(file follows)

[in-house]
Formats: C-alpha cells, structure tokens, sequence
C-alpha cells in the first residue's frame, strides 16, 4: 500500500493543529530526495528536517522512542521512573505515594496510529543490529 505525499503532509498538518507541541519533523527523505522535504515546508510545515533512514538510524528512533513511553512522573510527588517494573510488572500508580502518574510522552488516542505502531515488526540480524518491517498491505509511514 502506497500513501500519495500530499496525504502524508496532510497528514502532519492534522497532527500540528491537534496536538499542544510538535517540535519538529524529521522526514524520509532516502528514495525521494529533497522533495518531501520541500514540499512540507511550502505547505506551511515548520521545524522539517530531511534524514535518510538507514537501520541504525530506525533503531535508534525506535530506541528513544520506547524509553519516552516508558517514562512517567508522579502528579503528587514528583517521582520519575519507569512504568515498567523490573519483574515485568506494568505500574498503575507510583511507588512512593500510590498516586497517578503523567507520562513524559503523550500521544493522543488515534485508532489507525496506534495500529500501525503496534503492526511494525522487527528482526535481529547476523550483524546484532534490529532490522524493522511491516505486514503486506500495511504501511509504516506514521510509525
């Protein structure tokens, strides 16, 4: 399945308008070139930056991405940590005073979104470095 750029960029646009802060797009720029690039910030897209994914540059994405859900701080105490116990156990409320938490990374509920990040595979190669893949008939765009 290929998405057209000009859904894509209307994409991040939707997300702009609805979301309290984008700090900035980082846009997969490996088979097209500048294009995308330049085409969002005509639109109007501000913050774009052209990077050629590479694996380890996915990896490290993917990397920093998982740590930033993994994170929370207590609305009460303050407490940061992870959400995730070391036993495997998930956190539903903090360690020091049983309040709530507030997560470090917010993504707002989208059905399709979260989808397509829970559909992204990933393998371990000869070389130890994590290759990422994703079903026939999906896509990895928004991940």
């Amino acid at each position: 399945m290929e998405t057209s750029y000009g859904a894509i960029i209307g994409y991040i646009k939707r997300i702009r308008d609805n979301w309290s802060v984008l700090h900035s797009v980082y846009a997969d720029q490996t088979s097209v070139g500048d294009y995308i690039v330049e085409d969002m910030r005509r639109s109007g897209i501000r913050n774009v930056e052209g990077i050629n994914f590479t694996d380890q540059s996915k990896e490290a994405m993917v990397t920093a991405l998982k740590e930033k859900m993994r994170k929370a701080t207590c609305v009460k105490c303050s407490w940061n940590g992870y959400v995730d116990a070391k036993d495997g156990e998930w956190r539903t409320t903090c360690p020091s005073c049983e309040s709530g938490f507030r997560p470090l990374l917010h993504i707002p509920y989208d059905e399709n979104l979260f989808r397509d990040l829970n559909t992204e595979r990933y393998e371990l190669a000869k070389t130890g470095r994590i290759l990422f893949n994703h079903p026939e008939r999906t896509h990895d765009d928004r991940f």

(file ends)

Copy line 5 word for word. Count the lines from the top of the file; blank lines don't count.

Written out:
């Amino acid at each position: 399945m290929e998405t057209s750029y000009g859904a894509i960029i209307g994409y991040i646009k939707r997300i702009r308008d609805n979301w309290s802060v984008l700090h900035s797009v980082y846009a997969d720029q490996t088979s097209v070139g500048d294009y995308i690039v330049e085409d969002m910030r005509r639109s109007g897209i501000r913050n774009v930056e052209g990077i050629n994914f590479t694996d380890q540059s996915k990896e490290a994405m993917v990397t920093a991405l998982k740590e930033k859900m993994r994170k929370a701080t207590c609305v009460k105490c303050s407490w940061n940590g992870y959400v995730d116990a070391k036993d495997g156990e998930w956190r539903t409320t903090c360690p020091s005073c049983e309040s709530g938490f507030r997560p470090l990374l917010h993504i707002p509920y989208d059905e399709n979104l979260f989808r397509d990040l829970n559909t992204e595979r990933y393998e371990l190669a000869k070389t130890g470095r994590i290759l990422f893949n994703h079903p026939e008939r999906t896509h990895d765009d928004r991940f």